Washington: The United States is reviewing its relationship with Pakistan in view of its role in Afghanistan, which, secretary of state Antony Blinken told lawmakers at a hearing, amounted to “hedging its bets”.
Blinken also delivered a very clear message to Pakistan telling it to “line up” with the broad majority of nations to force the Taliban regime to uphold the basic rights of Afghan people, including women and children; allow humanitarian assistance and form a representative government.
Antony Blinken testified on the pullout of American troops from Afghanistan at a hearing of the House Foreign Affairs Committee.
The nearly five-hour session was marked by testy exchanges with Republican lawmakers and occasional rap-on-the-knuckles from Democrats.
Pakistan’s role is coming under increased scrutiny and criticism. Andy Biggs, a Republican member of the House of Representatives and a staunch ally of former President Donald Trump, had introduced a bill in the House in January calling for ending Pakistan’s status as an MNNA (Major Non-Nato Ally).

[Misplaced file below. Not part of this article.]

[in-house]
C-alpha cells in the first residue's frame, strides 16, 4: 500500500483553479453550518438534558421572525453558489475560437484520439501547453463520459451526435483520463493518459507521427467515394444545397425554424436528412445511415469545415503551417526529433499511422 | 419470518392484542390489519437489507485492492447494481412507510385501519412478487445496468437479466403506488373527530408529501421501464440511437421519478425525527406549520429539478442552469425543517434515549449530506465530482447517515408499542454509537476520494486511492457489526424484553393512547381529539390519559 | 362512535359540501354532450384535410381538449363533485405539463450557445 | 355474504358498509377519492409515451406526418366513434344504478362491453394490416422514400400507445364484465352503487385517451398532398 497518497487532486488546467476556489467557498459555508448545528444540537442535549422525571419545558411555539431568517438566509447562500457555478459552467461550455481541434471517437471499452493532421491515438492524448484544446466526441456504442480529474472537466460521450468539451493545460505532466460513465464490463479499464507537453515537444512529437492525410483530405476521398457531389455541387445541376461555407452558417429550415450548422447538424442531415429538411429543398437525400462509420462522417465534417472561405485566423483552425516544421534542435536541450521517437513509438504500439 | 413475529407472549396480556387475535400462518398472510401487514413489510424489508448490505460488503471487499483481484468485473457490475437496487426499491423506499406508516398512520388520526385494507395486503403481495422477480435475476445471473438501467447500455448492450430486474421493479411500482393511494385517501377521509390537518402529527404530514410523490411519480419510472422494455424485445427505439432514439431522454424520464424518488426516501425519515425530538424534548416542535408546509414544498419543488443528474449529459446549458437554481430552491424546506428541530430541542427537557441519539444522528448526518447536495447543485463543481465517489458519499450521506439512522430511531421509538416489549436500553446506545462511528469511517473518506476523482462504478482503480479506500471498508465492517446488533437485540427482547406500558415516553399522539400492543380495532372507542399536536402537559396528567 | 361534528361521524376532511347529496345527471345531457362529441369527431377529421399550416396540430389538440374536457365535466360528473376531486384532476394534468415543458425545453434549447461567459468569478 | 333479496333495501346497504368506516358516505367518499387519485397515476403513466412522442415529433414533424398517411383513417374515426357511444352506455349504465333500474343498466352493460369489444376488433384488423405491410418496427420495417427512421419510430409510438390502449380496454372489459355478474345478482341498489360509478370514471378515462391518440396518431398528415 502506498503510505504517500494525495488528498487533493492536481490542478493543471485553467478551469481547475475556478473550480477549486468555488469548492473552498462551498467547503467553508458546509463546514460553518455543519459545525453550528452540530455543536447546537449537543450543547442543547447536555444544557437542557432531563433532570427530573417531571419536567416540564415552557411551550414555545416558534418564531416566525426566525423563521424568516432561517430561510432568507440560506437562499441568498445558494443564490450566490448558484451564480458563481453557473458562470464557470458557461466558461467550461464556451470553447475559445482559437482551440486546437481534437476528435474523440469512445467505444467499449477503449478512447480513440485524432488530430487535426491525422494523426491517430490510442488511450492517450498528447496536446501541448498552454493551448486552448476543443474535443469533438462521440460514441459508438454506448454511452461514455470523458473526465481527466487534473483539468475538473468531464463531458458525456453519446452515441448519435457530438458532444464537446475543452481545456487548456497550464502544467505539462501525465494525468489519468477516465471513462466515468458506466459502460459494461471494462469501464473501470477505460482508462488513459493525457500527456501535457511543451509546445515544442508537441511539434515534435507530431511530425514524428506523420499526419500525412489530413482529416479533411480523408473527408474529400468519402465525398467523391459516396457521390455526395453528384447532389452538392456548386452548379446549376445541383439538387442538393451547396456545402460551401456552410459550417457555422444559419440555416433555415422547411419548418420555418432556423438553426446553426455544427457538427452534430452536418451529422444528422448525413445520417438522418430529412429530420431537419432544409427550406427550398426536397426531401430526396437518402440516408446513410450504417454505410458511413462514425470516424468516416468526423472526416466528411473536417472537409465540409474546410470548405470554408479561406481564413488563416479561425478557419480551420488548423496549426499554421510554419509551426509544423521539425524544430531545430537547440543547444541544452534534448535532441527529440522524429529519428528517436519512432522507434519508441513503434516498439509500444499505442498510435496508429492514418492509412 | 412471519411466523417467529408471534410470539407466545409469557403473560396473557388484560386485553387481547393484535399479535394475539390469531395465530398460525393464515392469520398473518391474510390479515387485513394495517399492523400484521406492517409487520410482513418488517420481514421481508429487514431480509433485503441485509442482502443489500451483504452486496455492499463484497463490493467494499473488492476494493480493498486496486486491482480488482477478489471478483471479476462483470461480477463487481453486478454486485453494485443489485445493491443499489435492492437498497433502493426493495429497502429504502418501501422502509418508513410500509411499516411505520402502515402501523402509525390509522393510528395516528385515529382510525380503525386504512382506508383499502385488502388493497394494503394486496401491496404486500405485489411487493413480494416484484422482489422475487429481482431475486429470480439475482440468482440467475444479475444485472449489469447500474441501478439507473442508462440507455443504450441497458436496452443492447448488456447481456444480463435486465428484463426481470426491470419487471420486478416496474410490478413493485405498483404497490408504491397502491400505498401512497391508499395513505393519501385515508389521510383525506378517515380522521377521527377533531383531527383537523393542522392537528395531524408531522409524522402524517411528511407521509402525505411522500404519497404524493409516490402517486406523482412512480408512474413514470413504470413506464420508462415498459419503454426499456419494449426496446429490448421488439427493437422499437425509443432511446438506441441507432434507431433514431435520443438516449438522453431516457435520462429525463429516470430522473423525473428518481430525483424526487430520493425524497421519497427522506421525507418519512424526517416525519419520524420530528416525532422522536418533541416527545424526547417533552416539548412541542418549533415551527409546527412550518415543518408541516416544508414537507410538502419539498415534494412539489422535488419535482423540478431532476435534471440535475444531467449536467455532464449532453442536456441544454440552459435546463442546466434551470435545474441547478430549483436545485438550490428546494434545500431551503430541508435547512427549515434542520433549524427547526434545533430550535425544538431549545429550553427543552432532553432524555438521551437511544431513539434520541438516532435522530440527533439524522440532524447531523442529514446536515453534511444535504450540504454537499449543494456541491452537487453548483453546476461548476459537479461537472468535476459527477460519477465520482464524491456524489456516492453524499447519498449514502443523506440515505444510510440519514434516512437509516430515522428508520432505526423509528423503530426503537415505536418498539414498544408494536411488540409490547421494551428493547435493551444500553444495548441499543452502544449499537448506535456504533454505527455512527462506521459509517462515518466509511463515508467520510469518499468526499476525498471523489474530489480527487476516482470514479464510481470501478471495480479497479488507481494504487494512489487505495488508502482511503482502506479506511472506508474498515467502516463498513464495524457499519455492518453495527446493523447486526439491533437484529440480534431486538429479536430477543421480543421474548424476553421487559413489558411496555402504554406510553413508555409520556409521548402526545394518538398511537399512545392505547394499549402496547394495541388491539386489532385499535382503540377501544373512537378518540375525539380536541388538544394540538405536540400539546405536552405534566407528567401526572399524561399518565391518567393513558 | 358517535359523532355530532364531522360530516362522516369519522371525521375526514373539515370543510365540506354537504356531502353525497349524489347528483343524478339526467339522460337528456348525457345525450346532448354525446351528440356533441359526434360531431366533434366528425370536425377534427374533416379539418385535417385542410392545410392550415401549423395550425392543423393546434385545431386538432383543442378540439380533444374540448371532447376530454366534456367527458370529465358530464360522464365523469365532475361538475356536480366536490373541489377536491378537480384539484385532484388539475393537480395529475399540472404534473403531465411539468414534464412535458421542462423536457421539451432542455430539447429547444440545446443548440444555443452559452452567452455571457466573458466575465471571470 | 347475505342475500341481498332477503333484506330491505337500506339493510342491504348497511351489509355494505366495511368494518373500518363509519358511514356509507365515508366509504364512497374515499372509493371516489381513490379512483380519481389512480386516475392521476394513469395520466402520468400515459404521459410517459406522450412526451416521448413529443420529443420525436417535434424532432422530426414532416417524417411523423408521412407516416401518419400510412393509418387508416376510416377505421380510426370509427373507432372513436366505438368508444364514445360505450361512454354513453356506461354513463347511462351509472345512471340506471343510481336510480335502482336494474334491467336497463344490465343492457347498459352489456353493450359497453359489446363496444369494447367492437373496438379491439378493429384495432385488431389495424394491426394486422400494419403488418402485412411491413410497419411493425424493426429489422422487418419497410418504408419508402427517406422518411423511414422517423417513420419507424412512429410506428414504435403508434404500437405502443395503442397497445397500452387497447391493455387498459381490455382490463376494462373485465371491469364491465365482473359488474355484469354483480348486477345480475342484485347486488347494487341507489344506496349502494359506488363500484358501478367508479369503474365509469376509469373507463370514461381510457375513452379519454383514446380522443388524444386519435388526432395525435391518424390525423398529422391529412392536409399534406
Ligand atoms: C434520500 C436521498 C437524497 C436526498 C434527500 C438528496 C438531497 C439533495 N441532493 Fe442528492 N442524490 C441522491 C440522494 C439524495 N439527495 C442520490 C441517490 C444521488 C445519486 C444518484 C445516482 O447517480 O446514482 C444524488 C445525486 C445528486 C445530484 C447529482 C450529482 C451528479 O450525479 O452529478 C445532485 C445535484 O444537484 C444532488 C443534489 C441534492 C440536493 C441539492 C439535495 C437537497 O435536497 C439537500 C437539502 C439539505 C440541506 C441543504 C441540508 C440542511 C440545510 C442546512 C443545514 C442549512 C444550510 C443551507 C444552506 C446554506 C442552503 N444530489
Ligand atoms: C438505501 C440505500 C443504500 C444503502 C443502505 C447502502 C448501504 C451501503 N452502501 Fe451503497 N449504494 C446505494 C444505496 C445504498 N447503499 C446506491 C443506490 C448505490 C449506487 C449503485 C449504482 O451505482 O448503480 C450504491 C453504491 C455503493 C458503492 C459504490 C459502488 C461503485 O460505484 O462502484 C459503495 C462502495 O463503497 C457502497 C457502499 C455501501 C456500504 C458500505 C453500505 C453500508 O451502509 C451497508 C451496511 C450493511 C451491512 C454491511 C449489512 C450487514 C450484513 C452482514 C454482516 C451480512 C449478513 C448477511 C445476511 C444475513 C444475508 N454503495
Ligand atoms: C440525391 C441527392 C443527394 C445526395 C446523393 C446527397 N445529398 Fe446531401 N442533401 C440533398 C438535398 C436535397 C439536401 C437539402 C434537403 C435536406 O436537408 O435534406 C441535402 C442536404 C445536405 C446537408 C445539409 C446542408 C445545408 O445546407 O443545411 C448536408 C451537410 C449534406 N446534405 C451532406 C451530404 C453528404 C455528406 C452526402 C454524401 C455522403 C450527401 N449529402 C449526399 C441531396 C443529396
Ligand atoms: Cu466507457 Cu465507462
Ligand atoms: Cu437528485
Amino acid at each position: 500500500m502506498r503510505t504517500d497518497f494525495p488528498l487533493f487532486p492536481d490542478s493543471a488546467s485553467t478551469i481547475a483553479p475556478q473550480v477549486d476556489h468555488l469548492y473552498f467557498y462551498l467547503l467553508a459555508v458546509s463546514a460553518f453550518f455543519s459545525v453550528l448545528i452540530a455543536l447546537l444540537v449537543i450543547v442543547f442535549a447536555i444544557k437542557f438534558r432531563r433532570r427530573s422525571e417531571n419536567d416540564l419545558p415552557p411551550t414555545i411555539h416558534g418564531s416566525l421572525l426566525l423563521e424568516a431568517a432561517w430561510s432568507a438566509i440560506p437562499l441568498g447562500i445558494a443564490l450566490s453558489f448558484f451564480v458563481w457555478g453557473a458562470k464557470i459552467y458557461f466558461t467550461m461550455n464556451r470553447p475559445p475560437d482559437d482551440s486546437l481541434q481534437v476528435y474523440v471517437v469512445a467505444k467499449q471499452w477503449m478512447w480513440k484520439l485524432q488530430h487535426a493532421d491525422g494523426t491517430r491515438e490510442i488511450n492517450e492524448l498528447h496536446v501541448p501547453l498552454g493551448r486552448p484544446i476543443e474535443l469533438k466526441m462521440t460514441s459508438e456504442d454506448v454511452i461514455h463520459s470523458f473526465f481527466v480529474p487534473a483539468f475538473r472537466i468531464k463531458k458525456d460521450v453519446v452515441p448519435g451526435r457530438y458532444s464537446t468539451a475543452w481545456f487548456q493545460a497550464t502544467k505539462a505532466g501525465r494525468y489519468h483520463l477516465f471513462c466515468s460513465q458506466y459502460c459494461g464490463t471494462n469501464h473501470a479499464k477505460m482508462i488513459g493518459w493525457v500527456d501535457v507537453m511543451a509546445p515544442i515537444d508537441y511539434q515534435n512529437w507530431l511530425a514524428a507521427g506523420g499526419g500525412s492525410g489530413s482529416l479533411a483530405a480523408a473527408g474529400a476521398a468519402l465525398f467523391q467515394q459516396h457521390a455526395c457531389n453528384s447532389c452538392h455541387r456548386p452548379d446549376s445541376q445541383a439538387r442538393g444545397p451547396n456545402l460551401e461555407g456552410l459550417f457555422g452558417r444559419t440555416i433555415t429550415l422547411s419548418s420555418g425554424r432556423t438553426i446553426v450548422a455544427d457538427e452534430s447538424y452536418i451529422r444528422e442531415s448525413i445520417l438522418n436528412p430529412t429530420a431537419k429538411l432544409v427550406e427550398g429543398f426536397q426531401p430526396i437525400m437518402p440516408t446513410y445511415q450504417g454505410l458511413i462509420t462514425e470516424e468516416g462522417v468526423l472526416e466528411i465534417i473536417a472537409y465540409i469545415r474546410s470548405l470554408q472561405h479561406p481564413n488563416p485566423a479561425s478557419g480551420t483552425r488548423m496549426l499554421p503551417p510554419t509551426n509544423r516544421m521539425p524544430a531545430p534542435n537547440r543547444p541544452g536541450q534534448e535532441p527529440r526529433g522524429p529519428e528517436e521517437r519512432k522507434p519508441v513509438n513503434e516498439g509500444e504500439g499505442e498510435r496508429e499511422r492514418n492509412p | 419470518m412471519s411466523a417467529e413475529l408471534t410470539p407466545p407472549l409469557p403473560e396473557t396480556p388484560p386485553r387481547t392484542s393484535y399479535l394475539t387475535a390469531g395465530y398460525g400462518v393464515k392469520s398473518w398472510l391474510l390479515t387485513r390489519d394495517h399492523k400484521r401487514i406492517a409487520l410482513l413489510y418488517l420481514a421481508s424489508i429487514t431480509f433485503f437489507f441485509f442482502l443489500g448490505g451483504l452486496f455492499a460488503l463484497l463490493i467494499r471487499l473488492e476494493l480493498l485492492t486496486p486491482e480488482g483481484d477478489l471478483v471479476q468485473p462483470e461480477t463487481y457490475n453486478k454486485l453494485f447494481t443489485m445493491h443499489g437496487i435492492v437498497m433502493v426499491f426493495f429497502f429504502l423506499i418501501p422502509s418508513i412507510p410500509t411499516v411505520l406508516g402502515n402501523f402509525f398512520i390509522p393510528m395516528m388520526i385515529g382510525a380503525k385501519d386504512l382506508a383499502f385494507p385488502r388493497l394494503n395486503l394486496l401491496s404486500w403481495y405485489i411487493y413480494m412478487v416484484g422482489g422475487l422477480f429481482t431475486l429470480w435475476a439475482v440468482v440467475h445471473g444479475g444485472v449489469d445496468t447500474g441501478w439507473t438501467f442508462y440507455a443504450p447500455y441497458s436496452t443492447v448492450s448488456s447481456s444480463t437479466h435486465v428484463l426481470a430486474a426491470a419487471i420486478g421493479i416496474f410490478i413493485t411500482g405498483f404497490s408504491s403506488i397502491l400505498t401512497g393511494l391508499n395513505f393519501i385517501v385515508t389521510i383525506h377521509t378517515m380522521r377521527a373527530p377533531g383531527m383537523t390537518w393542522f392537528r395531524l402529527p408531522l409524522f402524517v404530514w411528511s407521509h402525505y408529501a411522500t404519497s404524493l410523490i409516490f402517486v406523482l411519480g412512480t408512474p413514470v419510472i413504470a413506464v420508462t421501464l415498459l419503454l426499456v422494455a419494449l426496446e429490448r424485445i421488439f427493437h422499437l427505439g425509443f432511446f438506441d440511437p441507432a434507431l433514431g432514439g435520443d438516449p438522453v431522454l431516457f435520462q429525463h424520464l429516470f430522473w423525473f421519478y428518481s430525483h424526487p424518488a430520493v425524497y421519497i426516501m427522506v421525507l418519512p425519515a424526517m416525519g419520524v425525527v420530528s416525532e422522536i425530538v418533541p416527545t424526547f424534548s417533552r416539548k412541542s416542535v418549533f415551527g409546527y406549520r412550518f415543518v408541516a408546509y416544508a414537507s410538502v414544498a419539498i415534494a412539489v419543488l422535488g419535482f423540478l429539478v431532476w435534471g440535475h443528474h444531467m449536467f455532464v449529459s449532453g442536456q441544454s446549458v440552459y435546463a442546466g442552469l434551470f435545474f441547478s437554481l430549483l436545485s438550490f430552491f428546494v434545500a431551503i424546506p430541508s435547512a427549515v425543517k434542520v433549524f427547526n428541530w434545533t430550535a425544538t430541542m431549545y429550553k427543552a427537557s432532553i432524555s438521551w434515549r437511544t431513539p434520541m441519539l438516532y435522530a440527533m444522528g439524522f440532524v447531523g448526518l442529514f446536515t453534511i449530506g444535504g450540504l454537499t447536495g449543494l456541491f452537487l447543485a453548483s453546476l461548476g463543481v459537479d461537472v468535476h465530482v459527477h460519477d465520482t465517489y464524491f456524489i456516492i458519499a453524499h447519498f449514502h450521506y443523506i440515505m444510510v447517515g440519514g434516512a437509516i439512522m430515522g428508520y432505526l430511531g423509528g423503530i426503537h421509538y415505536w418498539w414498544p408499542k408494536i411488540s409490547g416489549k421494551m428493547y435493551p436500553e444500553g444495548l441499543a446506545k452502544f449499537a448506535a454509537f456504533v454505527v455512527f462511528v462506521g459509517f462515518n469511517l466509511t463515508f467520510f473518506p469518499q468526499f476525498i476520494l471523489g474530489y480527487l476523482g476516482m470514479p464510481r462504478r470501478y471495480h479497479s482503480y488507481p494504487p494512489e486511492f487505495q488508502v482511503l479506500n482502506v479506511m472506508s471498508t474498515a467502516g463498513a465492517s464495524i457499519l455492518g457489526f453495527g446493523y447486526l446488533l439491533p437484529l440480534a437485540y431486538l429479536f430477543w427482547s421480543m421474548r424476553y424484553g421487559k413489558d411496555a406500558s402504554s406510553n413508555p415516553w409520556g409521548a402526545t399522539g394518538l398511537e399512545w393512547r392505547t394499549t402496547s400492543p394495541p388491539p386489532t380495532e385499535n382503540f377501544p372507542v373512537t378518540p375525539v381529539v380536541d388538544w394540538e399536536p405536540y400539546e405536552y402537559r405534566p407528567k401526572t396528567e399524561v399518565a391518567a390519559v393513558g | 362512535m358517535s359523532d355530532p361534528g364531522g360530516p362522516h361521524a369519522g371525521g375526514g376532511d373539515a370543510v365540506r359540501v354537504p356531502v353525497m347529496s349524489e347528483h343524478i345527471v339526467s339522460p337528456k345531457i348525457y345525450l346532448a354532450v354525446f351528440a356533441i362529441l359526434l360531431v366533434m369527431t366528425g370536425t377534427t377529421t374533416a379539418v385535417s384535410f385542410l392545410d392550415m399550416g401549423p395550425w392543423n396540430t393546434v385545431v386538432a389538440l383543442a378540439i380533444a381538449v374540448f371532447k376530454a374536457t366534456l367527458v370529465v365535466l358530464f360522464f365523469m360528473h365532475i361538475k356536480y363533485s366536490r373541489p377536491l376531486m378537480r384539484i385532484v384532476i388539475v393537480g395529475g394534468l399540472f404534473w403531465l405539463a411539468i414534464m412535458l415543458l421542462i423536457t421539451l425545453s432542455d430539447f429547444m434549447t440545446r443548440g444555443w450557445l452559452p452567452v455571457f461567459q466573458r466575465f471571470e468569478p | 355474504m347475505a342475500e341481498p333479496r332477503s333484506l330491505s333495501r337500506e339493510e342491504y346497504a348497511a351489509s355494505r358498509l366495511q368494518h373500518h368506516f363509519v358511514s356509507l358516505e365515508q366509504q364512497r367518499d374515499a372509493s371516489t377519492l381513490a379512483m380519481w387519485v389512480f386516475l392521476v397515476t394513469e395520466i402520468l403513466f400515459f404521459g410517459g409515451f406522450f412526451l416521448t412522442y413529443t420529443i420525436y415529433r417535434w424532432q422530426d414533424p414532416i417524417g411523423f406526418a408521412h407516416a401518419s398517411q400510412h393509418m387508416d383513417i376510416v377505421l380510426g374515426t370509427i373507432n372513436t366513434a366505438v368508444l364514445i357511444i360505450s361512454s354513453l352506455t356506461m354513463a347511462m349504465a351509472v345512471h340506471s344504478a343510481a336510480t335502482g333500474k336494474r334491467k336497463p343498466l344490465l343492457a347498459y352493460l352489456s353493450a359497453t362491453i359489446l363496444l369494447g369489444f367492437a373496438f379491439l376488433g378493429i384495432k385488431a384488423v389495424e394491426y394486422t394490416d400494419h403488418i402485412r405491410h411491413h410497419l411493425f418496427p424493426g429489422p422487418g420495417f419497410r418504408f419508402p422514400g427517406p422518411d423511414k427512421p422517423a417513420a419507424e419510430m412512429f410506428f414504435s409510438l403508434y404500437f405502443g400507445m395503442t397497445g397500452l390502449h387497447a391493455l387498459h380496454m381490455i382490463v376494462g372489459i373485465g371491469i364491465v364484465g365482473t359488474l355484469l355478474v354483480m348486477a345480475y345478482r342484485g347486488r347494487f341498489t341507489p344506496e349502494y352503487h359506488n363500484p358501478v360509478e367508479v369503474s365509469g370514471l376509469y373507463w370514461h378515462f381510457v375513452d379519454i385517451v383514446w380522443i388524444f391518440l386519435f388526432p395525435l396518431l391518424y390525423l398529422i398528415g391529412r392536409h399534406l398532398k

Representative Bill Keating brought up Pakistan first at the hearing. He was troubled by the relationship with Pakistan. Recalling its role in the creation and labeling of the Taliban, he went on to nail Pakistan’s deeply entrenched interest by citing PM Imran Khan’s quote that Afghanistan had broken “the shackles of slavery” when the Taliban took back power.
“We used to always hear diplomatically that we have a complicated relationship with … Pakistan,” Keating said. “I would say it’s often duplicitous.”
Antony Blinken said he agreed with the congressman’s assessment of the role played by Pakistan.
Its role in Afghanistan has also been shaped by its concerns about India in that country, the secretary of state added. He did not elaborate.